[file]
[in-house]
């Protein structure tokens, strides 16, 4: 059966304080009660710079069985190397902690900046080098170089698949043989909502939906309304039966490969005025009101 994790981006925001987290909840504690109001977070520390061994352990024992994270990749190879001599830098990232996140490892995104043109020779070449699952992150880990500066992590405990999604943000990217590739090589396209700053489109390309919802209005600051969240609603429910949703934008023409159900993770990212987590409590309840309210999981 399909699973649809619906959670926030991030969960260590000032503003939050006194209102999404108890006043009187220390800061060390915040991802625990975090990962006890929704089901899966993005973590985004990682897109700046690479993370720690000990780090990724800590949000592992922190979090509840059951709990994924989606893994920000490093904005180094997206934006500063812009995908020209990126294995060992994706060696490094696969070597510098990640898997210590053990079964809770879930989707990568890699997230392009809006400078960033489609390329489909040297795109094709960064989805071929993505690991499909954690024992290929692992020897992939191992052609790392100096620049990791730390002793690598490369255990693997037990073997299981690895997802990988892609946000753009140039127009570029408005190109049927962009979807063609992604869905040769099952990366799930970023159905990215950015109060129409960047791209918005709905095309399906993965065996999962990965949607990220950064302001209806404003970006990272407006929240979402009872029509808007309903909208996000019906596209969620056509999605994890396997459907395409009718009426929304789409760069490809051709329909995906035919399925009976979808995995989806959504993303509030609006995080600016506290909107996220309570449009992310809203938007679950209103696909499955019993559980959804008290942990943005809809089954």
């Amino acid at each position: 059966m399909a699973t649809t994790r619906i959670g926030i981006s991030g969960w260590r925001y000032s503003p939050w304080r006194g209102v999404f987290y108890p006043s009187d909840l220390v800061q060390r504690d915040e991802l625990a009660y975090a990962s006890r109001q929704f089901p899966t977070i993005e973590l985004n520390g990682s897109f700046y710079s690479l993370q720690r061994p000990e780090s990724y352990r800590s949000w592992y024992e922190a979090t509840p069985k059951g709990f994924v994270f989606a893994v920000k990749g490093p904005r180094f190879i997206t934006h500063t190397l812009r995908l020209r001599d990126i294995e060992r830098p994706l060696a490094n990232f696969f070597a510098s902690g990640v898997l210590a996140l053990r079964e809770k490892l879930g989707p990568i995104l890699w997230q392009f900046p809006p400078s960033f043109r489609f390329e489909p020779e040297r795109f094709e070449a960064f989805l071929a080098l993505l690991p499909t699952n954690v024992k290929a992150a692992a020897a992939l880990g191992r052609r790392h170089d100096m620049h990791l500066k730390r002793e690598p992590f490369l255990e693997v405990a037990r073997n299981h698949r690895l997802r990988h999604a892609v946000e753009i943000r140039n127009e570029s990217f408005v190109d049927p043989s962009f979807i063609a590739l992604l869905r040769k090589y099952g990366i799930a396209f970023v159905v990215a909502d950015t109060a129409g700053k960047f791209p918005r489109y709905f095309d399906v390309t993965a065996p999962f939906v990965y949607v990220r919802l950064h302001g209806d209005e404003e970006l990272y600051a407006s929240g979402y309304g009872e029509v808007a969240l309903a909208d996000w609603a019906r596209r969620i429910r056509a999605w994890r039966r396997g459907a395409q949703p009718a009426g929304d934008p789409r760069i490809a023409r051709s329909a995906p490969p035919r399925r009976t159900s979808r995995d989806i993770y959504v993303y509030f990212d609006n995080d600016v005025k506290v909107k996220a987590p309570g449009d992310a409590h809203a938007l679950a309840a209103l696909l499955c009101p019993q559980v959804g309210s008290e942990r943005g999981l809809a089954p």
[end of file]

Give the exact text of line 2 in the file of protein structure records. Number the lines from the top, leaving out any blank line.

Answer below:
């Protein structure tokens, strides 16, 4: 059966304080009660710079069985190397902690900046080098170089698949043989909502939906309304039966490969005025009101 994790981006925001987290909840504690109001977070520390061994352990024992994270990749190879001599830098990232996140490892995104043109020779070449699952992150880990500066992590405990999604943000990217590739090589396209700053489109390309919802209005600051969240609603429910949703934008023409159900993770990212987590409590309840309210999981 399909699973649809619906959670926030991030969960260590000032503003939050006194209102999404108890006043009187220390800061060390915040991802625990975090990962006890929704089901899966993005973590985004990682897109700046690479993370720690000990780090990724800590949000592992922190979090509840059951709990994924989606893994920000490093904005180094997206934006500063812009995908020209990126294995060992994706060696490094696969070597510098990640898997210590053990079964809770879930989707990568890699997230392009809006400078960033489609390329489909040297795109094709960064989805071929993505690991499909954690024992290929692992020897992939191992052609790392100096620049990791730390002793690598490369255990693997037990073997299981690895997802990988892609946000753009140039127009570029408005190109049927962009979807063609992604869905040769099952990366799930970023159905990215950015109060129409960047791209918005709905095309399906993965065996999962990965949607990220950064302001209806404003970006990272407006929240979402009872029509808007309903909208996000019906596209969620056509999605994890396997459907395409009718009426929304789409760069490809051709329909995906035919399925009976979808995995989806959504993303509030609006995080600016506290909107996220309570449009992310809203938007679950209103696909499955019993559980959804008290942990943005809809089954």